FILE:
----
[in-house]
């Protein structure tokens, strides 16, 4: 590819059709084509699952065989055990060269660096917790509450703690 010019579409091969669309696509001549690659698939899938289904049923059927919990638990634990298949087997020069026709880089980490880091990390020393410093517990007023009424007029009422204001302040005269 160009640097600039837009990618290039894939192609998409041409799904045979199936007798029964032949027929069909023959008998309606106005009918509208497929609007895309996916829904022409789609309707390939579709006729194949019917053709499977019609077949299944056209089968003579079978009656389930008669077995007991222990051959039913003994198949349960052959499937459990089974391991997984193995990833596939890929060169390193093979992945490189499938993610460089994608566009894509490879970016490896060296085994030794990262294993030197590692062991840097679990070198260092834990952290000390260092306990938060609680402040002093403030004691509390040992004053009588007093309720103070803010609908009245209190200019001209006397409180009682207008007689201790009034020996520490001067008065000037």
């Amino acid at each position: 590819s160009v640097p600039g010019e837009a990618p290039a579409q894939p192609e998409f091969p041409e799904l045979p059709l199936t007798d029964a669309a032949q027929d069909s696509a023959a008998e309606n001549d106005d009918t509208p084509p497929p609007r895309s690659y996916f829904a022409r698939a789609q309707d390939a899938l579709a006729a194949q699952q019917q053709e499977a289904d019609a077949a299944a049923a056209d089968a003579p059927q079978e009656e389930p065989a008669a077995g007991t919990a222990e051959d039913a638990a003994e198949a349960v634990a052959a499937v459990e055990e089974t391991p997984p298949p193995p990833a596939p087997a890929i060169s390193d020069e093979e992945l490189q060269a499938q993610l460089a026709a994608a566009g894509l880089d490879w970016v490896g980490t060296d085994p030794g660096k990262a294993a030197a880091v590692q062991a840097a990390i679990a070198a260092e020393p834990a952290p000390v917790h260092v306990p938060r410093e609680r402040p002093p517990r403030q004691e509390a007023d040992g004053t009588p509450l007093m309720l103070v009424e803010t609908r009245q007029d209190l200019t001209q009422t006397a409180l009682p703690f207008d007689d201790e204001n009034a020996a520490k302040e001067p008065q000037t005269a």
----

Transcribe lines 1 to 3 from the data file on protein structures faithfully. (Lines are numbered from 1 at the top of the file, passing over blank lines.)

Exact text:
[in-house]
């Protein structure tokens, strides 16, 4: 590819059709084509699952065989055990060269660096917790509450703690 010019579409091969669309696509001549690659698939899938289904049923059927919990638990634990298949087997020069026709880089980490880091990390020393410093517990007023009424007029009422204001302040005269 160009640097600039837009990618290039894939192609998409041409799904045979199936007798029964032949027929069909023959008998309606106005009918509208497929609007895309996916829904022409789609309707390939579709006729194949019917053709499977019609077949299944056209089968003579079978009656389930008669077995007991222990051959039913003994198949349960052959499937459990089974391991997984193995990833596939890929060169390193093979992945490189499938993610460089994608566009894509490879970016490896060296085994030794990262294993030197590692062991840097679990070198260092834990952290000390260092306990938060609680402040002093403030004691509390040992004053009588007093309720103070803010609908009245209190200019001209006397409180009682207008007689201790009034020996520490001067008065000037």
């Amino acid at each position: 590819s160009v640097p600039g010019e837009a990618p290039a579409q894939p192609e998409f091969p041409e799904l045979p059709l199936t007798d029964a669309a032949q027929d069909s696509a023959a008998e309606n001549d106005d009918t509208p084509p497929p609007r895309s690659y996916f829904a022409r698939a789609q309707d390939a899938l579709a006729a194949q699952q019917q053709e499977a289904d019609a077949a299944a049923a056209d089968a003579p059927q079978e009656e389930p065989a008669a077995g007991t919990a222990e051959d039913a638990a003994e198949a349960v634990a052959a499937v459990e055990e089974t391991p997984p298949p193995p990833a596939p087997a890929i060169s390193d020069e093979e992945l490189q060269a499938q993610l460089a026709a994608a566009g894509l880089d490879w970016v490896g980490t060296d085994p030794g660096k990262a294993a030197a880091v590692q062991a840097a990390i679990a070198a260092e020393p834990a952290p000390v917790h260092v306990p938060r410093e609680r402040p002093p517990r403030q004691e509390a007023d040992g004053t009588p509450l007093m309720l103070v009424e803010t609908r009245q007029d209190l200019t001209q009422t006397a409180l009682p703690f207008d007689d201790e204001n009034a020996a520490k302040e001067p008065q000037t005269a």